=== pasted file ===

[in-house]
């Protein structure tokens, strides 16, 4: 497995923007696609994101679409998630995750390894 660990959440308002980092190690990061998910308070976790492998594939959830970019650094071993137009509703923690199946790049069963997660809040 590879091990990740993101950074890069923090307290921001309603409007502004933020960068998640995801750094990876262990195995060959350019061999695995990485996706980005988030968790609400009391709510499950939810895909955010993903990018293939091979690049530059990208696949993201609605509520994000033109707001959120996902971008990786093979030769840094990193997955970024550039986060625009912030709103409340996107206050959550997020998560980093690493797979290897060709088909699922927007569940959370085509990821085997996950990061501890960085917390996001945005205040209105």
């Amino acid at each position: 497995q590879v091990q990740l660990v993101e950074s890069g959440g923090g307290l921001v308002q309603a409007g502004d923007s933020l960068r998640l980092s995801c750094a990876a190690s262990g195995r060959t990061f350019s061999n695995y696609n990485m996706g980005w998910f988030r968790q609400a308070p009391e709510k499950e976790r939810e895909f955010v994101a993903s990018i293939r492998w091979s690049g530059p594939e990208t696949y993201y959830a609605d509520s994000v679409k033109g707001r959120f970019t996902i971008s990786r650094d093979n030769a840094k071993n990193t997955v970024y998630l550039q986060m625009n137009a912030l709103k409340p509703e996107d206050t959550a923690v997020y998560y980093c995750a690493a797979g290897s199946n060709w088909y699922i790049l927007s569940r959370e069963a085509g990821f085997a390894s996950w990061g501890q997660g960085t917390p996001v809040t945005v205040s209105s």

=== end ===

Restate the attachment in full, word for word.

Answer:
[in-house]
């Protein structure tokens, strides 16, 4: 497995923007696609994101679409998630995750390894 660990959440308002980092190690990061998910308070976790492998594939959830970019650094071993137009509703923690199946790049069963997660809040 590879091990990740993101950074890069923090307290921001309603409007502004933020960068998640995801750094990876262990195995060959350019061999695995990485996706980005988030968790609400009391709510499950939810895909955010993903990018293939091979690049530059990208696949993201609605509520994000033109707001959120996902971008990786093979030769840094990193997955970024550039986060625009912030709103409340996107206050959550997020998560980093690493797979290897060709088909699922927007569940959370085509990821085997996950990061501890960085917390996001945005205040209105």
């Amino acid at each position: 497995q590879v091990q990740l660990v993101e950074s890069g959440g923090g307290l921001v308002q309603a409007g502004d923007s933020l960068r998640l980092s995801c750094a990876a190690s262990g195995r060959t990061f350019s061999n695995y696609n990485m996706g980005w998910f988030r968790q609400a308070p009391e709510k499950e976790r939810e895909f955010v994101a993903s990018i293939r492998w091979s690049g530059p594939e990208t696949y993201y959830a609605d509520s994000v679409k033109g707001r959120f970019t996902i971008s990786r650094d093979n030769a840094k071993n990193t997955v970024y998630l550039q986060m625009n137009a912030l709103k409340p509703e996107d206050t959550a923690v997020y998560y980093c995750a690493a797979g290897s199946n060709w088909y699922i790049l927007s569940r959370e069963a085509g990821f085997a390894s996950w990061g501890q997660g960085t917390p996001v809040t945005v205040s209105s």